December 4, 2020

Al-Tikriti Co-Develops & Co-Edits Issue #288 of Middle East Report (MERIP) “Confronting the New Turkey”

On 21 December 2018, Middle East Report [MERIP] Issue #288, “Confronting the New Turkey,” was officially published for subscribers. UMW Associate Professor of Middle Eastern History Nabil Al-Tikriti joined the team of developers and editors who invited contributors and edited content for the issue, available online here: https://merip.org/magazine/288/.

The Issue Development Team (IDT) consisted of Profs. Elif Babül of Mt. Holyoke College, Nabil Al-Tikriti, and Ayça Alemdaroğlu of Northwestern University. Dr. Steve Niva was the executive editor.

Press Release: “Since the failed July, 2016 coup attempt, Turkey’s President Erdoğan and his ruling Justice and Development Party (AKP) have consolidated their unfettered rule over Turkey. This counter-coup has been undertaken through massive purges in the military, judiciary, media and academia—with tens of thousands detained or forced into exile—the shuttering of independent civic institutions and enshrining virtually unchecked executive power in a new constitution. Turkey’s authoritarian turn bears an elective affinity with emerging forms of populist authoritarianism and illiberal democracy, as well as anti-immigrant and anti-globalist sensibilities, that have redrawn the European political map and largely crushed nascent democratic risings across the Middle East.

Contributors to Confronting the New Turkey disentangle the social, political and economic factors that led to the manifestation of this global trend in Turkey. How Erdoğan accomplished this opens a window on the autocrat’s handbook for the twenty-first century.  Contributors also illuminate lines of resistance, vulnerabilities and contradictions within the New Turkey under construction. Middle East Report 288 is partially available on-line with full access to all the articles available to our subscribers

Aslı Bâli offers an incisive and detailed anatomy of Turkey’s 2017 constitutional coup: how Erdoğan used constitutional tools to dismantle Turkey’s parliamentary system from within and create a new form of constitutional authoritarianism.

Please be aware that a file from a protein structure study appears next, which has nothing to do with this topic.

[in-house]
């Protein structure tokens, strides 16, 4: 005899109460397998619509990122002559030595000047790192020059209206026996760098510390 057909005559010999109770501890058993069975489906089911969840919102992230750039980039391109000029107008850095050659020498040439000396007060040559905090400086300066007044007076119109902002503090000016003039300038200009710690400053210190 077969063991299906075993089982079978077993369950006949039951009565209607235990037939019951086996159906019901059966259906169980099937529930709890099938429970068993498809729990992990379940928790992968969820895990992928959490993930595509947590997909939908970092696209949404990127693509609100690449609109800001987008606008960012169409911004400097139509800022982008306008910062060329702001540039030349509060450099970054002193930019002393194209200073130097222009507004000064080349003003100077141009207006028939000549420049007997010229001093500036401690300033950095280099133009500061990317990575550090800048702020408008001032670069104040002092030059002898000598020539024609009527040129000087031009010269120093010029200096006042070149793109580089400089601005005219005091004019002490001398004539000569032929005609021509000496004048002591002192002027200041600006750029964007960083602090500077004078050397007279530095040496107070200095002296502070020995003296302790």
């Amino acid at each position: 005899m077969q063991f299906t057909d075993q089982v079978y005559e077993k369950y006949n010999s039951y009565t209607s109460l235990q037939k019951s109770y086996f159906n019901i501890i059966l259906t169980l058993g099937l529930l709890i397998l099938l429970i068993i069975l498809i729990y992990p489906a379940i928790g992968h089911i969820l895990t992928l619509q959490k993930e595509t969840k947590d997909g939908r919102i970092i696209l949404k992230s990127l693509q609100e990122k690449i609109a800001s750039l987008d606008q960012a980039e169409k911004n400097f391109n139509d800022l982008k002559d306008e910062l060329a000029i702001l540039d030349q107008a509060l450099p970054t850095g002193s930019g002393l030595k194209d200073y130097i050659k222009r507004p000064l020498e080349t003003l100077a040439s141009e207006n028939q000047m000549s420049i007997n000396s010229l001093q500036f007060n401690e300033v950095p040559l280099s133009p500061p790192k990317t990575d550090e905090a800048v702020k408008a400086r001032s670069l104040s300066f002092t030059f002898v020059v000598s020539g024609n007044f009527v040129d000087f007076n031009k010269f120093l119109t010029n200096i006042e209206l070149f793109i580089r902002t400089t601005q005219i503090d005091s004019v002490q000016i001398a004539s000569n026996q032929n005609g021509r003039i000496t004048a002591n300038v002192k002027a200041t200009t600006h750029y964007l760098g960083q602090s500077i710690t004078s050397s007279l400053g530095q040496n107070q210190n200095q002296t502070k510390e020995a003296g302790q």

Yahya Madra critically analyzes the roots of Turkey’s current economic crisis via the AKP’s embrace of a form of globalized neoliberal capitalism that is now at odds with Erdoğan’s electoral needs and authoritarian inclinations.

Evren Balta explains the dramatic shifts and abrupt reorientations of Turkish foreign policy over the past decade as a product of the AKP and Erdoğan’s populism:  foreign policy deployed as a tool of governance to mobilize support, tarnish enemies and keep the AKP in power.

Cuma Ҫiçek provides a thorough overview of the transformation of Turkish-Kurdish politics since 1999, including promising but flawed peace initiatives, the impact of Rojava on Kurdish politics and the return to war in Turkey’s Kurdish regions.

Muzaffer Kaya offers a powerful assessment of the damage wrought by Turkey’s sustained state repression of higher education since 2015, including the purge of over 6,000 academics and university workers. (Available to Everyone)

Volkan Yılmaz uncovers the rising inequality and unfulfilled promises of economic justice that can be traced to the AKP’s embrace of market-led policies in housing and construction.

Sinan Erensü reveals a series of contradictions and vulnerabilities that afflict Turkey’s rapid expansion of energy infrastructure and its pursuit of energy independence, including rural environmental resistance and Turkey’s resistance to climate change initiatives.

Hikmet Kocamaner demonstrates how the AKP’s embrace of “family values” rhetoric and family-centered policies are central to its broader political and social vision predicated on neoconservative, neoliberal and neo-patriarchal rationalities.

Ayça Alemdaroğlu reveals how widespread youth disaffection with the AKP has led the Party to expand a parallel religious education system and increase investments in youth-centered organizations in an effort to overcome obstacles to its hegemony.

Mucahit Bilici unravels the surprising rise of heterodox religiosity and even atheism among pious Turkish youth in response to the instrumentalization of religion under the AKP and broader secularizing trends within Turkish society.

In an inspiring interview, the architect and activist Mücella Yapıcı discusses the still unwritten history of the Gezi Park protests, which, for a moment, revealed a new anti-authoritarian, multi-cultural and democratic Turkey that is yet to come. (Available to Everyone)

Subscribe to Middle East Report or order individual copies here.

Middle East Report is published by the Middle East Research and Information Project (MERIP), a progressive, independent organization.  Since 1971 MERIP has provided critical analysis of the Middle East, focusing on political economy, popular struggles and the implications of US foreign policy for the region.

Middle East Report Online is a free service of the Middle East Research and Information Project (MERIP).

About Marty Morrison